The International Monetary Fund (IMF) and the World Trade Organization (WTO) urged governments to exercise caution when implementing trade restrictions during the coronavirus pandemic.
Countries can implement temporary export limits to prevent domestic shortages of critical goods but "taken collectively, export restrictions can be dangerously counterproductive," the IMF and the WTO said in a joint statement on Friday.
"In particular, we are concerned by supply disruptions from the growing use of export restrictions and other actions that limit trade of key medical supplies and food," the statement said.
In 2019, exports of crucial goods, such as personal protective equipment, cleaners and ventilators, which are critical to fight against the novel coronavirus, were $300 billion, it recalled.
Noting that governments have taken several measures, including cutting import duties or curbing customs-clearance processes, the statement said: "We welcome these actions. Accelerating imports of critical medical supplies translates into saving lives and livelihoods.”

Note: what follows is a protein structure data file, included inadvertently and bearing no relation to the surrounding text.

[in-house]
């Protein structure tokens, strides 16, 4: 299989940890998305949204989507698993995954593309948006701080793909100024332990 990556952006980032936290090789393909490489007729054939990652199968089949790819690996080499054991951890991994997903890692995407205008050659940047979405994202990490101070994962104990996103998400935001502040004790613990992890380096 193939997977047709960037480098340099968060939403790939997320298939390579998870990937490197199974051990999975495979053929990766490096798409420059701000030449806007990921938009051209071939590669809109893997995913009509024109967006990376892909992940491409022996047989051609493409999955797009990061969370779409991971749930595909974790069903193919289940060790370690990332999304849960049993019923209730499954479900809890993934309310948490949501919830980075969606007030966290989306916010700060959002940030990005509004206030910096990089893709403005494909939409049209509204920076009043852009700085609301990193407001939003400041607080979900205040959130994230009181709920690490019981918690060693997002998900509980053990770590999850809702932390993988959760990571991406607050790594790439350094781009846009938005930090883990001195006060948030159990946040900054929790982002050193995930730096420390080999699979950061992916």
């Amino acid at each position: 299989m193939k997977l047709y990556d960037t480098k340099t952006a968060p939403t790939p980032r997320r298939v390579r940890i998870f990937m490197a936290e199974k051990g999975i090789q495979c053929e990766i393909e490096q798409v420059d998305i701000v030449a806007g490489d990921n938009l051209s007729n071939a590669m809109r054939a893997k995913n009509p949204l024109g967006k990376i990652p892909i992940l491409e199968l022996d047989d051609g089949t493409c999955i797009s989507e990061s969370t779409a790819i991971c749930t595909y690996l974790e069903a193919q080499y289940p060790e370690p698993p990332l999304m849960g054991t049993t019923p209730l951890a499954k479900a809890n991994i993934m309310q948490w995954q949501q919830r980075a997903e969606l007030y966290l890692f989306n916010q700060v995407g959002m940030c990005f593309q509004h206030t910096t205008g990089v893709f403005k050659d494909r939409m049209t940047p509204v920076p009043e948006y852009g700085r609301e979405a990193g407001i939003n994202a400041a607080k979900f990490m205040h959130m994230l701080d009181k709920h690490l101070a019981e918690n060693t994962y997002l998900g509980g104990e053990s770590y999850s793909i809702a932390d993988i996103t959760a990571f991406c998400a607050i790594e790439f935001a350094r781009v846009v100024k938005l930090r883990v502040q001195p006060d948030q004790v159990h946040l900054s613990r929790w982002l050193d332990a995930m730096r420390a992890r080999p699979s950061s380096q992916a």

“Similar attention should be paid to facilitating exports of key items like drugs, protective gear, and ventilators," it added.
The joint statement also warned regarding the supply of trade finance, saying: "Adequate trade finance is important to ensure that imports of food and essential medical equipment reach the economies where they are most needed.”
In addition, it said, critical workers for agricultural production are not able to move while new cropping seasons are starting.
"We urge governments to address these challenges in a safe and proportionate manner," it underlined.
After originating in China last December, the novel coronavirus has spread to at least 185 countries and regions, with Europe and the US currently the worst-hit regions.
The pandemic has killed over 192,000 people, with total infections exceeding 2.73 million, while more than 752,100 have recovered, according to U.S.-based Johns Hopkins University.
By Gokhan Ergocun